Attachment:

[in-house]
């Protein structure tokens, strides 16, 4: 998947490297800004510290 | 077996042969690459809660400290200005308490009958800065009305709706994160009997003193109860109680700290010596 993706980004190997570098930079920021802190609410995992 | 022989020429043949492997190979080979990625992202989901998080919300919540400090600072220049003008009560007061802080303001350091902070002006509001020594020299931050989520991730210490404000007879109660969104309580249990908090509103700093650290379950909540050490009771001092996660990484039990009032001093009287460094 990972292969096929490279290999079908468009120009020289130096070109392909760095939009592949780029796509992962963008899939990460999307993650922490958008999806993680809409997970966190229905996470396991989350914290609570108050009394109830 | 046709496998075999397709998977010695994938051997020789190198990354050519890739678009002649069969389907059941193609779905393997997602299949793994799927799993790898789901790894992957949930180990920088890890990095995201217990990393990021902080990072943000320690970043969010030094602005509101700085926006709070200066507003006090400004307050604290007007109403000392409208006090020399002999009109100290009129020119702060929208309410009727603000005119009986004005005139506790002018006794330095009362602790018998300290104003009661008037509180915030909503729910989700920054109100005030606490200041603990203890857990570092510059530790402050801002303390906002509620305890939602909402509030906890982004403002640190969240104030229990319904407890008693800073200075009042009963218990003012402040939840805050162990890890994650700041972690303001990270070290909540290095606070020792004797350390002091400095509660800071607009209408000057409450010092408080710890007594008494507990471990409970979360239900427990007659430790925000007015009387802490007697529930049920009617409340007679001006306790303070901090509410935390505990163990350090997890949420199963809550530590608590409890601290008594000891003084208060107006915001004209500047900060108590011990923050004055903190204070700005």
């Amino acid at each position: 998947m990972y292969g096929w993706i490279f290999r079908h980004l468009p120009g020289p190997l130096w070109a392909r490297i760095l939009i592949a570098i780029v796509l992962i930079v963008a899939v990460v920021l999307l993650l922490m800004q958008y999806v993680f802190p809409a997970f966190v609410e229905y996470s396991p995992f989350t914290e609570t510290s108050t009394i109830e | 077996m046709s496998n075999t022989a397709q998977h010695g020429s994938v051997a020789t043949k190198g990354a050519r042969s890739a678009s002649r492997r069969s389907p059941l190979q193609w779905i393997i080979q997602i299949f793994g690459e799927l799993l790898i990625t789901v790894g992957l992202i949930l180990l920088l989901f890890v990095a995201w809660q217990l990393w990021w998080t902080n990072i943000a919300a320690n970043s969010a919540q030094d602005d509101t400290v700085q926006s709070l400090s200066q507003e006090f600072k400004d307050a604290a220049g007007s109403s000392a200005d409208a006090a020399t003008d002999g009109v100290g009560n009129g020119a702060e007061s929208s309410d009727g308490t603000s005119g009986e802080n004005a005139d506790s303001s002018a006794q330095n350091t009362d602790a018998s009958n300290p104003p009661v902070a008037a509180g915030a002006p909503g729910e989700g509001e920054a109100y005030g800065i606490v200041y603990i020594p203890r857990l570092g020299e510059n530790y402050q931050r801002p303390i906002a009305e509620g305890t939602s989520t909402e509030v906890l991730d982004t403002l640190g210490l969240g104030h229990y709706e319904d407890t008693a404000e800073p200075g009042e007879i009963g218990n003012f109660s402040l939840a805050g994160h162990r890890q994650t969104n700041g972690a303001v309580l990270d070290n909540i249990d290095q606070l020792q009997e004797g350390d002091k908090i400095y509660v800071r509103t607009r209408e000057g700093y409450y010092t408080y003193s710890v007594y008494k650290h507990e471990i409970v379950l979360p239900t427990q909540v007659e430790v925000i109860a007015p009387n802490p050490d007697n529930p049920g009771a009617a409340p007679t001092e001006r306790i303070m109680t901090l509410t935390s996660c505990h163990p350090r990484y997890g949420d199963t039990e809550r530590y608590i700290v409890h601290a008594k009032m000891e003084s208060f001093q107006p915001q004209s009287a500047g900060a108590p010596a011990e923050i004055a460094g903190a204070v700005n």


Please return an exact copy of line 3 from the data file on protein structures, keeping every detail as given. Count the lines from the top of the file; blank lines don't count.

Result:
């Amino acid at each position: 998947m990972y292969g096929w993706i490279f290999r079908h980004l468009p120009g020289p190997l130096w070109a392909r490297i760095l939009i592949a570098i780029v796509l992962i930079v963008a899939v990460v920021l999307l993650l922490m800004q958008y999806v993680f802190p809409a997970f966190v609410e229905y996470s396991p995992f989350t914290e609570t510290s108050t009394i109830e | 077996m046709s496998n075999t022989a397709q998977h010695g020429s994938v051997a020789t043949k190198g990354a050519r042969s890739a678009s002649r492997r069969s389907p059941l190979q193609w779905i393997i080979q997602i299949f793994g690459e799927l799993l790898i990625t789901v790894g992957l992202i949930l180990l920088l989901f890890v990095a995201w809660q217990l990393w990021w998080t902080n990072i943000a919300a320690n970043s969010a919540q030094d602005d509101t400290v700085q926006s709070l400090s200066q507003e006090f600072k400004d307050a604290a220049g007007s109403s000392a200005d409208a006090a020399t003008d002999g009109v100290g009560n009129g020119a702060e007061s929208s309410d009727g308490t603000s005119g009986e802080n004005a005139d506790s303001s002018a006794q330095n350091t009362d602790a018998s009958n300290p104003p009661v902070a008037a509180g915030a002006p909503g729910e989700g509001e920054a109100y005030g800065i606490v200041y603990i020594p203890r857990l570092g020299e510059n530790y402050q931050r801002p303390i906002a009305e509620g305890t939602s989520t909402e509030v906890l991730d982004t403002l640190g210490l969240g104030h229990y709706e319904d407890t008693a404000e800073p200075g009042e007879i009963g218990n003012f109660s402040l939840a805050g994160h162990r890890q994650t969104n700041g972690a303001v309580l990270d070290n909540i249990d290095q606070l020792q009997e004797g350390d002091k908090i400095y509660v800071r509103t607009r209408e000057g700093y409450y010092t408080y003193s710890v007594y008494k650290h507990e471990i409970v379950l979360p239900t427990q909540v007659e430790v925000i109860a007015p009387n802490p050490d007697n529930p049920g009771a009617a409340p007679t001092e001006r306790i303070m109680t901090l509410t935390s996660c505990h163990p350090r990484y997890g949420d199963t039990e809550r530590y608590i700290v409890h601290a008594k009032m000891e003084s208060f001093q107006p915001q004209s009287a500047g900060a108590p010596a011990e923050i004055a460094g903190a204070v700005n």